Pioneering AFRRI research on the use of growth factors and cytokines as radiation countermeasures recently led to the first FDA approvals of medical countermeasures against ARS: Neupogen® (G-CSF) and Neulasta® (pegylated G-CSF).


Recent achievements by AFRRI researchers:

Development of a panel of seven efficacious radiation countermeasure candidates against acute radiation syndrome (ARS). These agents have low toxicity and practical routes of administration. They are ready for advanced development by other DOD agencies when resources become available. All are at Technology Readiness Level (TRL) 3 or above. This is the level for which AFRRI is funded (DOD S&T activities 6.2 and 6.3). One candidate (genistein or BIO-300) is at TRL 5, and another (5-AED) is at TRL 6.

  • Five of these countermeasure candidates were conceived at AFRRI, and research and development initiated at AFRRI. These are 5-AED, tocols, genistein (BIO 300), ciprofloxacin (CIPRO), and ghrelin.
  • Two were researched at early stages in collaboration with companies: Ex-Rad® and CDX-301.
  • Three have FDA Investigational New Drug (IND) status for ARS: 5-AED, genistein (BIO 300), and Ex-Rad®.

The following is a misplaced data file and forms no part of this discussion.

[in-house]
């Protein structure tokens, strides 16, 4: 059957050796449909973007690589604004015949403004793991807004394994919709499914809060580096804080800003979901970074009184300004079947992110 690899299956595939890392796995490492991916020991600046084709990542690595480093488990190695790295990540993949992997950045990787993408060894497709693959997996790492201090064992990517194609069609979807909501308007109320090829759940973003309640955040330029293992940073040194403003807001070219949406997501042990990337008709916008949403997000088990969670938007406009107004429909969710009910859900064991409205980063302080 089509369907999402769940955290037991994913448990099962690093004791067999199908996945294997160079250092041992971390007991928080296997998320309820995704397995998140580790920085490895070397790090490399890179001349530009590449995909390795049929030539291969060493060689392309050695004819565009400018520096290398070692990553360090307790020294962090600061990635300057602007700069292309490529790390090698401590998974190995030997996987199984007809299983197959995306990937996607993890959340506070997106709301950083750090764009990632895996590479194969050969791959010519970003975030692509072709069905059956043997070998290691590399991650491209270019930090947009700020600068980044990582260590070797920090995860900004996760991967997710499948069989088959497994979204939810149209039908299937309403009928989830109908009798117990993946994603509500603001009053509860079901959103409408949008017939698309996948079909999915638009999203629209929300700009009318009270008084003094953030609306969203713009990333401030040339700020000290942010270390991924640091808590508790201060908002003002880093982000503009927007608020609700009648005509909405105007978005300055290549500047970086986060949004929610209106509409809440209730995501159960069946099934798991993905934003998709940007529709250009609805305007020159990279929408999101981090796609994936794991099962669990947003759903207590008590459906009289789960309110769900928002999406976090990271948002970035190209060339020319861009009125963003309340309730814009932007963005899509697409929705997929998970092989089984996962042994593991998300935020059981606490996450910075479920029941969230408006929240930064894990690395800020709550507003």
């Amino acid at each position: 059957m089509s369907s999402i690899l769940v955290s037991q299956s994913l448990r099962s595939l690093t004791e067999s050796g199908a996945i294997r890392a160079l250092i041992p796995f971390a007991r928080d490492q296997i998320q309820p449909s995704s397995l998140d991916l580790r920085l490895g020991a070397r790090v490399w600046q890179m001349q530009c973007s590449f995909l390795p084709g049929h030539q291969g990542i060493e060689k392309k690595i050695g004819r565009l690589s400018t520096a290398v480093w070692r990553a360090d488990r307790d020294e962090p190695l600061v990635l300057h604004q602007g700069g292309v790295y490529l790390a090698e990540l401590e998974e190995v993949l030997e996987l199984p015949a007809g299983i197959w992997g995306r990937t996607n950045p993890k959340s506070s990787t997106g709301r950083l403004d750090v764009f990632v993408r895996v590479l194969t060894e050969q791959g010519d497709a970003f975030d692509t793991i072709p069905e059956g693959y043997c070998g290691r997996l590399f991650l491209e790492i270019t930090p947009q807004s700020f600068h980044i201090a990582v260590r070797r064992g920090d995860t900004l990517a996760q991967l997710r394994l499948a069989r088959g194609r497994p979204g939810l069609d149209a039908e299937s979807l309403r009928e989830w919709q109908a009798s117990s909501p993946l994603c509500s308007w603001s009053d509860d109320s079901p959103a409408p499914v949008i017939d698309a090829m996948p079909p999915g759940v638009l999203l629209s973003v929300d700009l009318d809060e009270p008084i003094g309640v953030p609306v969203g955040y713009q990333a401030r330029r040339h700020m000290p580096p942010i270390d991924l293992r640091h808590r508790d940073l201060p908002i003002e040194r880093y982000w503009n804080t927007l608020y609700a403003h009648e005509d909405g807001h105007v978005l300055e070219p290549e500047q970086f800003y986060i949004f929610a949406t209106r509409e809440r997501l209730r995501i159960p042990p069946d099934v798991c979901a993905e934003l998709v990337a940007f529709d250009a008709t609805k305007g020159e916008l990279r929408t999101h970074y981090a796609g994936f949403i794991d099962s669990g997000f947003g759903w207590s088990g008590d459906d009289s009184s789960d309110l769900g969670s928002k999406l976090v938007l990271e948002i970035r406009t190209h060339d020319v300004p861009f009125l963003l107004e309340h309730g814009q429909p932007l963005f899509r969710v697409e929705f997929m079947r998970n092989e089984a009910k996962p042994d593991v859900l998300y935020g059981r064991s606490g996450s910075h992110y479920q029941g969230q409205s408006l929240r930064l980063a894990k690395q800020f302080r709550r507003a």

• Six have human safety trials: 5-AED, genistein (BIO 300), Ex-Rad®, CDX-301, CIPRO, and Ghrelin.
  • The seventh (tocols) has very low toxicity in non-GLP studies (administered in a manner suitable for an ARS countermeasure).
  • All enhance survival in irradiated animals in robust studies repeated multiple times.
  • Four of these countermeasure candidates are dual use, i.e., approved or being developed for mainstream medical indications:
    • CIPRO: antibiotic
    • Ghrelin: cachexia, hemodialysis, seizures, gastroparesis
    • CDX-301: hematopoietic stem cell transplantation
    • BIO 300: lung cancer, prostate cancer 

Establishment of a panel of blood biomarkers to assess severity of radiation injury and predict outcome. Rapid, easy assessments of radiation injury are required to guide medical treatment, especially in a mass casualty scenario. Successful biomarkers have been identified in a variety of species. Mathematical algorithms were developed that utilize multiple parameters to predict clinical outcome after radiation exposure. AFRRI is working with a private company to produce a portable instrument that can rapidly assess these biomarkers outside the hospital environment.

Documentation that circulating interleukin-18 and interleukin-18 binding protein are reliable biomarkers for whole body radiation exposure.

Discovery that a novel parameter, cell-cycle progression index, is useful for radiation dose absorbed estimation in the premature chromosome condensation assay.

Demonstration that gene expression, cell function, and cell cycle of endothelial cells and hematopoietic cells are influenced by radiation and by interactions between the two cell types. These interactions involve modulation of MAPKs p38 and p44/42 (ERK1/2), growth factors, angiopoietin 2, activated caspase 3, and apoptosis. These phenomena may affect the success of therapies for ARS and cancer.